Nobel Prize Winner Bob Dylan’s Influence on Film
One of the greatest lyricists in American music history, Bob Dylan, has received the Nobel Prize in literature. His influence on songwriting is undeniable, single handedly reviving folk music in America and influencing every other genre over the past five decades. As Slate's Stephen Metcalf writes (in a piece gently arguing that the prize should have gone to a writer, not a musician), "It was Dylan, more than anyone, who took Truth from out of the Victorian attic and put it into rock ’n’ roll; put it on the AM radio. More than any individual, I think, he pulled the American mainstream away from its near absolute commitment to a style of middlebrow-po-faced-imperial-parochialrighteousness that helped drag us, among other places, into Vietnam."
A sweeping creative force, Dylan has transcended his medium time and again, appearing in and inspiring decades of filmmaking. His songs often have the complexity of mini movie-plots, even inspiring feature films like The Hurricane from his song of the same name, or, in Dazed and Confused, the song itself is used in a memorable sequence.
Appearing in Martin Scorsese’s classic The Last Waltz, which followed the Canadian roots rockers The Band and their decision to call it quits with a lavish farewell show at San Francisco's Winterland Ballroom on Nov. 25, 1976, Dylan was featured alongside giants like Eric Clapton, Joni Mitchell and Muddy Waters. It was Dylan, however, who closed out the concert film with four songs.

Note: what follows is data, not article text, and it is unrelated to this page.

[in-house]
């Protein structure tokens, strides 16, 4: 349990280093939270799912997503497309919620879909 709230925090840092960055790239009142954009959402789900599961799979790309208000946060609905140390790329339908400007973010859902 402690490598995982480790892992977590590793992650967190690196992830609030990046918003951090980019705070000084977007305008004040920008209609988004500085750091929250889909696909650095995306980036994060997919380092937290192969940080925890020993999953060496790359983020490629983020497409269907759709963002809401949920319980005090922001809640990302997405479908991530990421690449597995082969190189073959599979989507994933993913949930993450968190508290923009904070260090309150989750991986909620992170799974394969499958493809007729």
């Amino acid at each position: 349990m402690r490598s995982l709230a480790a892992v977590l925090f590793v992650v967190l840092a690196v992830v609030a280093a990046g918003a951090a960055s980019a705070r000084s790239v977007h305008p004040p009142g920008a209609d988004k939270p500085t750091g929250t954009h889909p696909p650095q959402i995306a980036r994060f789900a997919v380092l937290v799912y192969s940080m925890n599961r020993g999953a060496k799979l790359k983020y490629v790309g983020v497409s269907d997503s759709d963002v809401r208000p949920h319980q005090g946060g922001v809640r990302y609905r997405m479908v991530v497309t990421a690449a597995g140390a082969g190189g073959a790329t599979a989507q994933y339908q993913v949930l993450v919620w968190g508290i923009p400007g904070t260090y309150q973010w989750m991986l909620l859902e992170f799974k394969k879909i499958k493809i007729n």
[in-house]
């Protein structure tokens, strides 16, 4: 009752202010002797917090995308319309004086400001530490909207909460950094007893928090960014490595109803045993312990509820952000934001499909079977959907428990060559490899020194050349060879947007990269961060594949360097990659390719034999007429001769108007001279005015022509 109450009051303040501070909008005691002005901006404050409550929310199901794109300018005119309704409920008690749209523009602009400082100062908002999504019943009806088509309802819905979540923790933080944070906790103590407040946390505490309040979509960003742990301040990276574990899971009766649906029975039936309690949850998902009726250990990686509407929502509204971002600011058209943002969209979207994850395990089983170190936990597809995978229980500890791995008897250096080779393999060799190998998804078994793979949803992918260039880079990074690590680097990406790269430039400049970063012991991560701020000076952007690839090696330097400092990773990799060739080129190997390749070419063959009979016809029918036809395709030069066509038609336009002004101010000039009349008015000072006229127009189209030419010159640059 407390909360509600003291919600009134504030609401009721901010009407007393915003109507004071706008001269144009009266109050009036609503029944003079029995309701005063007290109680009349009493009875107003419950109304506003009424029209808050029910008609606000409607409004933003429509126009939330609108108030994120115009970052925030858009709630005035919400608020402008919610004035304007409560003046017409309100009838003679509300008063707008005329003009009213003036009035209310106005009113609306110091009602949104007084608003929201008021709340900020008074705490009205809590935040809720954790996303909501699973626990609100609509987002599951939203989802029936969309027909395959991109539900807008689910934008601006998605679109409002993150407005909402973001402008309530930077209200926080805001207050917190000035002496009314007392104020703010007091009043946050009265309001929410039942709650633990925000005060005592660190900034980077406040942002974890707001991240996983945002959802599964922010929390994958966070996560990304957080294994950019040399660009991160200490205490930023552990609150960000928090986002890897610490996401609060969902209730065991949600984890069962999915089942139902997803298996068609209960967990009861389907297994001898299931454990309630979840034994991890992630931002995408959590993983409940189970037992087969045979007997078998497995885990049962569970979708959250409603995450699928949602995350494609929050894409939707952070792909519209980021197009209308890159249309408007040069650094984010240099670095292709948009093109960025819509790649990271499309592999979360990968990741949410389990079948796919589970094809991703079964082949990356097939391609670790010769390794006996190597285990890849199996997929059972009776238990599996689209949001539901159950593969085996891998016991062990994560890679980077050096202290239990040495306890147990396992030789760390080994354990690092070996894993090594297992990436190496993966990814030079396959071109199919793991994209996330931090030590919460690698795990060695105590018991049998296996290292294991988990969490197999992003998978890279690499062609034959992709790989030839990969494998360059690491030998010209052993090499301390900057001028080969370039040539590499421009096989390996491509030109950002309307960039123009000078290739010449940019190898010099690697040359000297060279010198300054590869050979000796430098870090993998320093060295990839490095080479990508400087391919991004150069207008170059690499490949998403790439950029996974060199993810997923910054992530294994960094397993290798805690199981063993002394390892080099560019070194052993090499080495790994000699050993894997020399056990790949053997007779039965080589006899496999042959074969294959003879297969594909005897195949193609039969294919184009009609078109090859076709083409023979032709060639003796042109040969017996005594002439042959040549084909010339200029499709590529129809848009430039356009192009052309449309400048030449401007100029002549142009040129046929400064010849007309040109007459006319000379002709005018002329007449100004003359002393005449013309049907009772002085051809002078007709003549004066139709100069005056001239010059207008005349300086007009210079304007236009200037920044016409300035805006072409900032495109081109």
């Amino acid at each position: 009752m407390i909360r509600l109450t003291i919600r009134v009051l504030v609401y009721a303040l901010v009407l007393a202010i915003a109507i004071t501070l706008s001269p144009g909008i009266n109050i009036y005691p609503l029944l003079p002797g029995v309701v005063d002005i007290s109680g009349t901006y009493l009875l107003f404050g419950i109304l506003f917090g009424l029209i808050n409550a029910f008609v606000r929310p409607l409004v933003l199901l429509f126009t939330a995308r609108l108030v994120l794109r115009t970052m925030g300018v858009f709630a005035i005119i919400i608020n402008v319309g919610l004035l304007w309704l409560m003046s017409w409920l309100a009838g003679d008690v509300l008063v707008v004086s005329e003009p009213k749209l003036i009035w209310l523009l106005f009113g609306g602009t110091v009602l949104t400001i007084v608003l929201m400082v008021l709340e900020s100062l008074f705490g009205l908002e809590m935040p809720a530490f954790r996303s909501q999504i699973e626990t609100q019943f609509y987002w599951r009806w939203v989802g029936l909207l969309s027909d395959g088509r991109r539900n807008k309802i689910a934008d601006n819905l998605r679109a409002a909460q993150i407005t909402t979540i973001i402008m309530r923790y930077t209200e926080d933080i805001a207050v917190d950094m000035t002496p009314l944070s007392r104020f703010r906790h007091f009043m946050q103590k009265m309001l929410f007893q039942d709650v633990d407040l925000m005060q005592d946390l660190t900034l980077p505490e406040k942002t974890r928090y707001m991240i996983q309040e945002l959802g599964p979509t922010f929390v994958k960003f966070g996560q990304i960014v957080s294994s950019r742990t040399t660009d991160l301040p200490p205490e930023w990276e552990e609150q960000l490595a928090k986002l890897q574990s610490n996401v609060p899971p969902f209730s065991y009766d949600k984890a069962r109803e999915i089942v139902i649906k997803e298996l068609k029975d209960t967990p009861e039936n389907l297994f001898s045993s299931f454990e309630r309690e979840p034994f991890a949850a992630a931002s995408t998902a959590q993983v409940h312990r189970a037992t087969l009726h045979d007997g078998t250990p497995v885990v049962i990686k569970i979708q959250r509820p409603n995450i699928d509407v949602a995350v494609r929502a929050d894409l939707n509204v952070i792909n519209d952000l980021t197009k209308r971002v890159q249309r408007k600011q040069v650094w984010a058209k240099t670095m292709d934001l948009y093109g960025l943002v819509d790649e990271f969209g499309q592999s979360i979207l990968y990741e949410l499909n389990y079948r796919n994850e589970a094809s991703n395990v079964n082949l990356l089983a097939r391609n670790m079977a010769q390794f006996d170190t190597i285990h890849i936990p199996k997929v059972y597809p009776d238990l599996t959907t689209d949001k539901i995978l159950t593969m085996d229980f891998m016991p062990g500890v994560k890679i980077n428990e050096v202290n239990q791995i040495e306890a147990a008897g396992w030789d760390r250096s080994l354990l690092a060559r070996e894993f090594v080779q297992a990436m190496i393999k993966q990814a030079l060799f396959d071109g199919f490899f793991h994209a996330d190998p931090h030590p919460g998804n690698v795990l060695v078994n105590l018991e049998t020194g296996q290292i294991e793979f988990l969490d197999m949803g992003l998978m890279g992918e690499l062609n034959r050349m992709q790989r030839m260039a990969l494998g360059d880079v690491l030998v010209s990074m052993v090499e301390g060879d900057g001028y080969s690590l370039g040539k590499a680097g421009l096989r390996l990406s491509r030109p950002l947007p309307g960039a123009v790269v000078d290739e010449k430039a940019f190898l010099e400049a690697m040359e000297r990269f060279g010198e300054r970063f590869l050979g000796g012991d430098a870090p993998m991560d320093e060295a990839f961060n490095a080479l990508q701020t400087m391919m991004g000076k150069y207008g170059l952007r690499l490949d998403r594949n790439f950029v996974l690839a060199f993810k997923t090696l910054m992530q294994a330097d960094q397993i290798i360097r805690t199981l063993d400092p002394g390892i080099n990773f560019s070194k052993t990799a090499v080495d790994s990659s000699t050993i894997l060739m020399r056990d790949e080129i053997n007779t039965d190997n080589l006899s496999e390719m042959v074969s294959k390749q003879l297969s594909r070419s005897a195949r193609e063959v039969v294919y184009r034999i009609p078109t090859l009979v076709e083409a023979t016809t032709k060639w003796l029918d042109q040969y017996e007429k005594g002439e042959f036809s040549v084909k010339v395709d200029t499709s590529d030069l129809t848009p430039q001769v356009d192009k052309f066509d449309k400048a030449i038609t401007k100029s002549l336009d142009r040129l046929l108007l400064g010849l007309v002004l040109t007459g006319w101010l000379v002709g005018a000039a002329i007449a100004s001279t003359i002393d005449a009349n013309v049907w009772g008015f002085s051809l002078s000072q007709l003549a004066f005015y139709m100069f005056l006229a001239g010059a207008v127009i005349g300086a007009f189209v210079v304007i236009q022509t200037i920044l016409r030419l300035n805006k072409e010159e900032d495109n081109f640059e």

In Pat Garrett and Billy the Kid featured Dylan as gang member Alias, and despite low box office sales, it spawned the mega-hit "Knockin’ on Heaven’s Door." In 1987, Dylan took on the role of has been rock star Billy Parker in Hearts of Fire. He again made musical contributions to the film penning "Night After Night" and "I Had a Dream About You, Baby."
A pop culture icon himself, Dylan has been the inspiration and subject for movies like 2007’s I’m Not There, in which Christian Bale, Cate Blanchett, Marcus Carl Franklin, Richard Gere, Heath Ledger and Ben Whishaw all embody the musician.
Dylan has literally hundreds of soundtrack credits with his music appearing in iconic films such as Forrest Gump, High Fidelity and The Big Lebowski. His work finally earned him an Oscar for "Things Have Changed" in the Michael Douglas film Wonder Boys.
Dylan helped vent his frustrations and sorrows into his music, creating an incredibly rich, layered body of work that set the bar extremely high for storytellers of all stripes. We wonder what he might be writing about our current cultural moment. Perhaps a protest song?
Featured image: Joan Baez and Bob Dylan. Rowland Scherman – U.S. National Archives and Records Administration